Merchandise purchased at The Vermilion Bay Yarn Company may be exchanged/returned for shop credit only. No cash refunds. No exhanges/returns on special orders. Gift Certificates may not be redeemed for cash. Yarn presented for exchange must be odor-free and in new condition with the yarn band intact. Yarns wound into skeins are not accepted for exchange.
Knitting Rescue and Project Help
We are most willing to assist YOU, our customers, with quick help or to fix minor blemishes in your fiber work at no charge. As I see it, that's all part of what YOUR local yarn shop is about, especially if your project originated from VBYC. If you find yourself in need of frequent coaching on a particularly challenging project, or if you require detailed assistance with a project obtained elsewhere, we encourage you to make that project into a class ($20 fee applies) for the duration of your work.
22 May 2012
Mini Course: Knitting Argyle
You can't go too far without realizing that color work is the trend. Of course single-color garments are always in, but now more than ever, more and more design collections and pattern anthologies are offering a wide selection of multi-color options. Argyles, stripes, paisleys, as well as traditional Scandinavian style fair isle designs. Even though using a single yarn/color will create a beautiful and appealing garment, a project that requires two or more colors will stretch your creativity and open up new vistas in your knitting. There are various ways to achieve colored fabric. The most basic method is simply to use a varigated yarn, in which lengths are dyed in sequence to create a marbled, random spread of colors throughout. Jacquard patterns are typically created using a stranding technique called Fair Isle, for which yarns are carried or "floated" along the back of the fabric until they are needed. Fabric that features large areas of contrasting color requires a specific technique called Intarsia. Spaces more than 3-5 stitches wide increase the likelihood that floated strands will either cause the fabric to pucker or produce loose garlands of strands that will snag and add extra thickness to the piece.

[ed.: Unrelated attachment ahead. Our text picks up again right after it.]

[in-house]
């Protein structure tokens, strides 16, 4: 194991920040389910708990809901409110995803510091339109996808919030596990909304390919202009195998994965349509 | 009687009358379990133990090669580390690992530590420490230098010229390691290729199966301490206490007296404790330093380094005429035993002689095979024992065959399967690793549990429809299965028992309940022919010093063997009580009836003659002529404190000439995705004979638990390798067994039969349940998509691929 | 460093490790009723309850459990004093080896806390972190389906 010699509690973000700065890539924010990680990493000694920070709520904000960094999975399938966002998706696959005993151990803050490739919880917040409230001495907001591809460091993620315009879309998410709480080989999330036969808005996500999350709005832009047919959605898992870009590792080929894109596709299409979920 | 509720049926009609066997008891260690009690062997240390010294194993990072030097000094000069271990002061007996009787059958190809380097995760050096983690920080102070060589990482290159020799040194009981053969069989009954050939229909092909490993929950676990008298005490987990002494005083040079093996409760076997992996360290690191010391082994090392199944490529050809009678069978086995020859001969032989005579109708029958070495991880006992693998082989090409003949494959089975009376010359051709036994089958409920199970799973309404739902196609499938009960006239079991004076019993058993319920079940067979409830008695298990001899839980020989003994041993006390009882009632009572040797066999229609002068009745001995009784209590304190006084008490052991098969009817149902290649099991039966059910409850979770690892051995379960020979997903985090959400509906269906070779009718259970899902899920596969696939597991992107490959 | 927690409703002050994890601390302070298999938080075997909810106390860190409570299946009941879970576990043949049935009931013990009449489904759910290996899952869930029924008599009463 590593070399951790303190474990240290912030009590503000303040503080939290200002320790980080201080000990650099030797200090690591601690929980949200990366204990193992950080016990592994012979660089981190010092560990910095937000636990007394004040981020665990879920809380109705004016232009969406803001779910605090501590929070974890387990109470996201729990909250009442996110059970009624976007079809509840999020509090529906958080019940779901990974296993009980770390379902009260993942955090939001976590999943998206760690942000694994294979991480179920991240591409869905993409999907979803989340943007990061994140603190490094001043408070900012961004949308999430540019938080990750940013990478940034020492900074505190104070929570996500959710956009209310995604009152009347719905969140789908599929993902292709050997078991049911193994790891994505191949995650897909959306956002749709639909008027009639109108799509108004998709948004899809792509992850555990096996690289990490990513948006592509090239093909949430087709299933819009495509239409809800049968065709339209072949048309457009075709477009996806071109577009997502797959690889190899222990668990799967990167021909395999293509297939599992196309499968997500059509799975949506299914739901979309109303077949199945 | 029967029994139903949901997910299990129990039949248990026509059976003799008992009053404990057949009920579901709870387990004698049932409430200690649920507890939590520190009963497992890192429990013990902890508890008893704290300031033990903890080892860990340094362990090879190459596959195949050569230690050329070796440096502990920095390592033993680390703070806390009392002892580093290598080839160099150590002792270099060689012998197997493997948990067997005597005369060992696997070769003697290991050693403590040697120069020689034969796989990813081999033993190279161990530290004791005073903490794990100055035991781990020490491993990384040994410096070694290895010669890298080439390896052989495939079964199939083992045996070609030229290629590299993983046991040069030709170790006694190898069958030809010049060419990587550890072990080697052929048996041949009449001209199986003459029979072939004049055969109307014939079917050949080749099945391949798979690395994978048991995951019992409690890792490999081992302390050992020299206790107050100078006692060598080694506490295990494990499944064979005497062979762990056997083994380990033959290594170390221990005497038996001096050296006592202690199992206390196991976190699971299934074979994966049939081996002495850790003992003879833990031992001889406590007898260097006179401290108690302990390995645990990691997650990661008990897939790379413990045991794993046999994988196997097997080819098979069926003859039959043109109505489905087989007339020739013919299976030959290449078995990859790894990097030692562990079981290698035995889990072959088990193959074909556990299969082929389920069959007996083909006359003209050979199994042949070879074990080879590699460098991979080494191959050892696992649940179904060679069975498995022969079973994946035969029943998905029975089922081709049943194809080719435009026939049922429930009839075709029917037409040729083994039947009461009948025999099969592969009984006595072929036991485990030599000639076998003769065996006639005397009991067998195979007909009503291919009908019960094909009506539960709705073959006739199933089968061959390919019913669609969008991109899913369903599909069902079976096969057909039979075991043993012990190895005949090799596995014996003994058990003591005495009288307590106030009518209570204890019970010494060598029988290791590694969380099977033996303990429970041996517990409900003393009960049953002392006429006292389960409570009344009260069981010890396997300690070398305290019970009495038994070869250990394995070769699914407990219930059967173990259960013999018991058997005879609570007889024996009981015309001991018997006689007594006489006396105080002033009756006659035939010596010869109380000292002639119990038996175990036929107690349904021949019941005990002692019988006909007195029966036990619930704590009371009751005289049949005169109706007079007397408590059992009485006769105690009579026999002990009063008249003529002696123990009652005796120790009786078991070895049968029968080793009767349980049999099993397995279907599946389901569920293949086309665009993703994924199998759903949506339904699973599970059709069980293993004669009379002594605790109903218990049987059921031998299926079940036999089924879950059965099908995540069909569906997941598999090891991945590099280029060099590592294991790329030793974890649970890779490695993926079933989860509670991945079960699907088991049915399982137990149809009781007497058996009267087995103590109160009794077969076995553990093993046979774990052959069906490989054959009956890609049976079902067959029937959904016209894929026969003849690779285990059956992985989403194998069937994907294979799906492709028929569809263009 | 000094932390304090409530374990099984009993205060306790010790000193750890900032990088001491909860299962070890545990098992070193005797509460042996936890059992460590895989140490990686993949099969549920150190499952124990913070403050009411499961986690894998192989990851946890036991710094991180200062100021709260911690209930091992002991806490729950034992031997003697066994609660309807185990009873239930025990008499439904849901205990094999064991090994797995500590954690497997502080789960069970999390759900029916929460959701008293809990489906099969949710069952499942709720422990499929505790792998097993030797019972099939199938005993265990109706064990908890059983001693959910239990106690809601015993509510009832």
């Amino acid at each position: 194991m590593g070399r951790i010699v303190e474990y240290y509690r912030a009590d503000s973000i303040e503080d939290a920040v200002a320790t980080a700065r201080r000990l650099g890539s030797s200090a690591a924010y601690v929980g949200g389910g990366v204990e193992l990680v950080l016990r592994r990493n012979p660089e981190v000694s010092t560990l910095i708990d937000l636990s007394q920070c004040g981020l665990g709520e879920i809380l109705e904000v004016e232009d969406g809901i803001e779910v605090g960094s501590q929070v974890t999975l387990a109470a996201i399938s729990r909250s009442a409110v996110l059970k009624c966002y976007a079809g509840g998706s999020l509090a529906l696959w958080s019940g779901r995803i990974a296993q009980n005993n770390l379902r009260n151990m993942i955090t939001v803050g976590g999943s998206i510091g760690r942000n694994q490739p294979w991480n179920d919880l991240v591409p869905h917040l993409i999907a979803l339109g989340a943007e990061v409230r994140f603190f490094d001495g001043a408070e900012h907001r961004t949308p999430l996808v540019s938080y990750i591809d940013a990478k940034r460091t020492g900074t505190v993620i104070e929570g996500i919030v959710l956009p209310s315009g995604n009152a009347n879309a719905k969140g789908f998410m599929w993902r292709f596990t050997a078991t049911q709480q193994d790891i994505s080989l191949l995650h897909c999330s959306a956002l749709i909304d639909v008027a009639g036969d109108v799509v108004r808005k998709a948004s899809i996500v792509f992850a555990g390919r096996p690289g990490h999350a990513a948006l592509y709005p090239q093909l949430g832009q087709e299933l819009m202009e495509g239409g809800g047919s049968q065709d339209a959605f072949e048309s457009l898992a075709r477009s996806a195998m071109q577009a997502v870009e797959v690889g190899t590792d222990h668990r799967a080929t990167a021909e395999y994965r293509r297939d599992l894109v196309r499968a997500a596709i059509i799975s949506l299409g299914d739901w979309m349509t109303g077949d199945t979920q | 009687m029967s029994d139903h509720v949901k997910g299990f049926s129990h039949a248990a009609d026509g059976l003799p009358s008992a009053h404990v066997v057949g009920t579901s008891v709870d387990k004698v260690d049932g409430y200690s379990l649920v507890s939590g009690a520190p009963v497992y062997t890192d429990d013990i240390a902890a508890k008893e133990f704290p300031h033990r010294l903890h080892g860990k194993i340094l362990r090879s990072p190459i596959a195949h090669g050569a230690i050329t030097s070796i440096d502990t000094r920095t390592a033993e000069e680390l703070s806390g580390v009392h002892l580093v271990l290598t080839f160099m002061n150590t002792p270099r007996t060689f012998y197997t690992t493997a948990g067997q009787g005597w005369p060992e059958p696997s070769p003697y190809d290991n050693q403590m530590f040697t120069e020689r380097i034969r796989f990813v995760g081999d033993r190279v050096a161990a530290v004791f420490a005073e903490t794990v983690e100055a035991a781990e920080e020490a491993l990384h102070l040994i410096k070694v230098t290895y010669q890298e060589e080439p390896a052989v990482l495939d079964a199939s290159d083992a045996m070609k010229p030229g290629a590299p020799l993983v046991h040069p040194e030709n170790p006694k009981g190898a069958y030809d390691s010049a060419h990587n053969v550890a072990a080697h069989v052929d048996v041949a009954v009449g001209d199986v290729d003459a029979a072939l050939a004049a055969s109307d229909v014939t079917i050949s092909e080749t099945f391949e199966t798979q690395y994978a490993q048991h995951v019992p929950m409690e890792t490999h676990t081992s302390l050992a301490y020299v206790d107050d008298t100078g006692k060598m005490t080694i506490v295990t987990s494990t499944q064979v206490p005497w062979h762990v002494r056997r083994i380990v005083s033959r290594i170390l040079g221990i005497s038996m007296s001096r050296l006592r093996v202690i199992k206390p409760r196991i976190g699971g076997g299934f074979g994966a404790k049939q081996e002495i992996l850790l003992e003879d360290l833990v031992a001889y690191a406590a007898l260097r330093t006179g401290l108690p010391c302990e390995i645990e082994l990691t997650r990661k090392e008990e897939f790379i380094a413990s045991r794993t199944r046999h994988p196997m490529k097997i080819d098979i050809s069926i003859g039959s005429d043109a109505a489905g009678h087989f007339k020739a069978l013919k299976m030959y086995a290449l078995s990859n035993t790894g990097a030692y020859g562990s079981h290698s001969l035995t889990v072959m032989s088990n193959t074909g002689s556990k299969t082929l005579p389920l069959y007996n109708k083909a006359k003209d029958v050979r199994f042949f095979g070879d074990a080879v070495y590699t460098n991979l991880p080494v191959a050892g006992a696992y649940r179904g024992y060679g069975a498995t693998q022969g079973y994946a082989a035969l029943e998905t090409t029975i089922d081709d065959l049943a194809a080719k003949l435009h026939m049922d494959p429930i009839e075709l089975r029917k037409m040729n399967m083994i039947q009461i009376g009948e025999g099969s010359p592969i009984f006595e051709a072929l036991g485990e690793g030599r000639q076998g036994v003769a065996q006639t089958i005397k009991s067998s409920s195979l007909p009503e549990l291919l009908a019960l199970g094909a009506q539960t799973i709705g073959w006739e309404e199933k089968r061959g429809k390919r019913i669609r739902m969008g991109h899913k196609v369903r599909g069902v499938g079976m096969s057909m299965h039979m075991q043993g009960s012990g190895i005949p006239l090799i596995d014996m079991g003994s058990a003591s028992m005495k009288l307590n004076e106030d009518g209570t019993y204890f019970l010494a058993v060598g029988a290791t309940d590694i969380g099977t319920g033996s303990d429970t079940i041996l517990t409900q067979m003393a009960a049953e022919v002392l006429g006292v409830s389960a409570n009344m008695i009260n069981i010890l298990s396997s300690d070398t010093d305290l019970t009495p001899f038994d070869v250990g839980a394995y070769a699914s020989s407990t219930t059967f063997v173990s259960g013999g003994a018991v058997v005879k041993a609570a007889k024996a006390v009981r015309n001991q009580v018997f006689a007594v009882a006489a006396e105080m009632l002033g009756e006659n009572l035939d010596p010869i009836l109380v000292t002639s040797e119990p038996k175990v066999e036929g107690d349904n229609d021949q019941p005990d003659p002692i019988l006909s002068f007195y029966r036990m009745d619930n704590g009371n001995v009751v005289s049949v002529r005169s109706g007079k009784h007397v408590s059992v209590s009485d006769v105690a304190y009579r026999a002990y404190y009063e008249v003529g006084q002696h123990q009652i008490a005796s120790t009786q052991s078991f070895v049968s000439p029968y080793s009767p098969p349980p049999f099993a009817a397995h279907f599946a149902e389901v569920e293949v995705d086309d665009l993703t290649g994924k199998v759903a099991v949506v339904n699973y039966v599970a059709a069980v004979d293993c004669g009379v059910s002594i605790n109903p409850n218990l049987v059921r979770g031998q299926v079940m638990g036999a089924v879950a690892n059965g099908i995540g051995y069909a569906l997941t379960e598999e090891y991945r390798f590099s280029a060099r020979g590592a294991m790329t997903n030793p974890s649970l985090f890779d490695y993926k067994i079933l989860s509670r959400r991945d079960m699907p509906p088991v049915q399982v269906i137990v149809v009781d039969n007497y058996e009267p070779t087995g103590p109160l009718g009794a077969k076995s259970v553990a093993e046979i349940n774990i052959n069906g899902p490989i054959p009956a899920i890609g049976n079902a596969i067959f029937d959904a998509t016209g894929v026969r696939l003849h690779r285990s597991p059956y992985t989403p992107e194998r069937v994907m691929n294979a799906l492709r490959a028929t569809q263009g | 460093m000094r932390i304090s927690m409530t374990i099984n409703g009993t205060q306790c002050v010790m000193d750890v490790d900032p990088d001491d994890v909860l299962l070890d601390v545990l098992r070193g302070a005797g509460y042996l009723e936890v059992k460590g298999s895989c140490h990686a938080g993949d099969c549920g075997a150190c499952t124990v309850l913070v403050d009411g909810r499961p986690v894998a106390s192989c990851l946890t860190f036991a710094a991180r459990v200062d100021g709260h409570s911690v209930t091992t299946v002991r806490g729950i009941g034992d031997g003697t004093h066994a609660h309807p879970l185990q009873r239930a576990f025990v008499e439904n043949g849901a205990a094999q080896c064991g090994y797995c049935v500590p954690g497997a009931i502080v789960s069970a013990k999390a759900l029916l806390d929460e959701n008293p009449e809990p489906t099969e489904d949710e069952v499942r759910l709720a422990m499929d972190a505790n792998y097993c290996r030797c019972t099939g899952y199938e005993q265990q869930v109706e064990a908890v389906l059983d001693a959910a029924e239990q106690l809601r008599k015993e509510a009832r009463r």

Butterflies hanging in order
Instead of carrying yarns along, Intarsia requires each area of color to have its own supply of yarn. These mini yarn packages are what we call "butterflies". Some knitters prefer to wind yarn onto intarsia bobbins -- containers that look like little spools or clips that hold yarn. My caveat on bobbins: they're heavy and since they're heavy, they cause the yarn strands to swing around each other like pendulums and create a big tangled mess. Also, the yarn doesn't always unspool smoothly. As a result, you're spending less time knitting and more time untangling and unspooling. Butterflies are light and the yarn travels from them as from a miniature central pull skeins. You'll need one for each color area. Here's how to make them: hold the end that will become the working yarn in your palm and anchor it in place with your thumb. Start winding around your fingers. If the color area is quite large, wind a good supply to avoid the frequency of yarn joins. Snip the winding end of the butterfly, slip the wraps off your fingers and bind them with the snipped end.
Twist Old and New Color